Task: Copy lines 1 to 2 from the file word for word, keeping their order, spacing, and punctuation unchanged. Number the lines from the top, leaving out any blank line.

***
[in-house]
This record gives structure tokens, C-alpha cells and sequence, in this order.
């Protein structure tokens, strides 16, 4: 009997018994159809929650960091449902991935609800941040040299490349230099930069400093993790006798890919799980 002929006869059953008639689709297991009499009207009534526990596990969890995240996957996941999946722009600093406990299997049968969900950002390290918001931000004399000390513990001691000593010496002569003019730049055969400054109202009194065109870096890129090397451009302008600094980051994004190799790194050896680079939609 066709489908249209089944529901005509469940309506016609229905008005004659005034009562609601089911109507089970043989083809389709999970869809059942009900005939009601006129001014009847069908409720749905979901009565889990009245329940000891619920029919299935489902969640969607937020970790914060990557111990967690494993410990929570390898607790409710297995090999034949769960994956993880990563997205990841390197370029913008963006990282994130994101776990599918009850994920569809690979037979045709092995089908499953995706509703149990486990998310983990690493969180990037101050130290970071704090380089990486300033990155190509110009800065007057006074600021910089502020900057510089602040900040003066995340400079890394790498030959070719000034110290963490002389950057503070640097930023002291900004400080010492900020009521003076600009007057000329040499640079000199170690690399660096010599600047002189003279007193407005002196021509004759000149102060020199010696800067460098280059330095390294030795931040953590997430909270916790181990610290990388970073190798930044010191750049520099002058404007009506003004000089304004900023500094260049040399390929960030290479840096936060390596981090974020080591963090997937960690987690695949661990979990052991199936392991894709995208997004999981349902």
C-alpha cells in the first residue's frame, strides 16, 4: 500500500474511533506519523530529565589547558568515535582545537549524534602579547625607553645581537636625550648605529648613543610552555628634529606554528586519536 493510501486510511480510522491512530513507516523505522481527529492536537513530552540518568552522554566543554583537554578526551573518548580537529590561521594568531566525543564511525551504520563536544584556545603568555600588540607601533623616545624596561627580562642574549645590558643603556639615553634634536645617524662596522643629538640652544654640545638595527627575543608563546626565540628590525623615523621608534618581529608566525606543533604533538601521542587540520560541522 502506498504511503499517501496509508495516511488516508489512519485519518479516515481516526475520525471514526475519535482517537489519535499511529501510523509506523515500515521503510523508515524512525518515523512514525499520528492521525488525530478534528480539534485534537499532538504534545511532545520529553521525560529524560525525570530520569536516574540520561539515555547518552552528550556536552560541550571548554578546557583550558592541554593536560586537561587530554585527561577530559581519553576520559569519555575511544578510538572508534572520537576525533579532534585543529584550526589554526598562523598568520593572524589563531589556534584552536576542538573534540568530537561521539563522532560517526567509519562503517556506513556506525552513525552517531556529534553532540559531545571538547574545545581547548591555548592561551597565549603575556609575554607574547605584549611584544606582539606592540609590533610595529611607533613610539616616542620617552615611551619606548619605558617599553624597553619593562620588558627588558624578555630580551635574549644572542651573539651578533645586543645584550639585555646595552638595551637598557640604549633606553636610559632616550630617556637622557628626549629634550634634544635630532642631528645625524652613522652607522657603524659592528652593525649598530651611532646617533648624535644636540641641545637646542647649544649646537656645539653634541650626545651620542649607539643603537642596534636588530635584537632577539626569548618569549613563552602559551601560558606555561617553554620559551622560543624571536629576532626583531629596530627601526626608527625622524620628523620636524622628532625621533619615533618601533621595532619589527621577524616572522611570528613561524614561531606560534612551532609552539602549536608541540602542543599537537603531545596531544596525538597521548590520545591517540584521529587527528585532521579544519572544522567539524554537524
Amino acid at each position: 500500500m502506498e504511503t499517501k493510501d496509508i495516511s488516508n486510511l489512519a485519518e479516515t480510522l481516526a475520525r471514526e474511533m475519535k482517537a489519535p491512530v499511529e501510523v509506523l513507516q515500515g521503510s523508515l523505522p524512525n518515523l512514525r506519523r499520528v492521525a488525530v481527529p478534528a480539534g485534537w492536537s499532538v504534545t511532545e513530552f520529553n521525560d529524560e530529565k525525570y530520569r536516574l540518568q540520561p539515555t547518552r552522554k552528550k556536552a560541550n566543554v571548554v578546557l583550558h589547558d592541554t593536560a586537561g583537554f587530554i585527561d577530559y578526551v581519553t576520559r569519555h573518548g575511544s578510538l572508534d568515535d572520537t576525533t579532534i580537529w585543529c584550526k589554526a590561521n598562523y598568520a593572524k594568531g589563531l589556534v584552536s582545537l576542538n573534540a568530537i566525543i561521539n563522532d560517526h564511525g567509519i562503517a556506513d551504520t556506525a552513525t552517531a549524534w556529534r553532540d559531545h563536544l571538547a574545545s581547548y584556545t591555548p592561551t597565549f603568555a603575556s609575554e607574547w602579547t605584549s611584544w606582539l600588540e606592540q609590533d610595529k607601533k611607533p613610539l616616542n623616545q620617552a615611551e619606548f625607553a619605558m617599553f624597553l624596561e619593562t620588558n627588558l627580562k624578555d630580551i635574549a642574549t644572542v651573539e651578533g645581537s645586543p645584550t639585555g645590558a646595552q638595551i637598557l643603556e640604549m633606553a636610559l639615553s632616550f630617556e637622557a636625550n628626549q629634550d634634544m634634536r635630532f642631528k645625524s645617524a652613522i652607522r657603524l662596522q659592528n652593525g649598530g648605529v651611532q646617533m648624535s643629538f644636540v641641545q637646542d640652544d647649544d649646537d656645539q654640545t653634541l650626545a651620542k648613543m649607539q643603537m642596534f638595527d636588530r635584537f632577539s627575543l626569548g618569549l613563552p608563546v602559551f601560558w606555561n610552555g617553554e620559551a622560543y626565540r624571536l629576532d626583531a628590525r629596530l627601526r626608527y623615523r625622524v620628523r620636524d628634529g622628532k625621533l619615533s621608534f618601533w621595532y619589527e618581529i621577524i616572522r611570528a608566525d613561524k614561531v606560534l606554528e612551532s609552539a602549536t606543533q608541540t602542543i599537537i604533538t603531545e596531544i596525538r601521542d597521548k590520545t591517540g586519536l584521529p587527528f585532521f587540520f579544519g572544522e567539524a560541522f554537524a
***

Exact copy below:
[in-house]
This record gives structure tokens, C-alpha cells and sequence, in this order.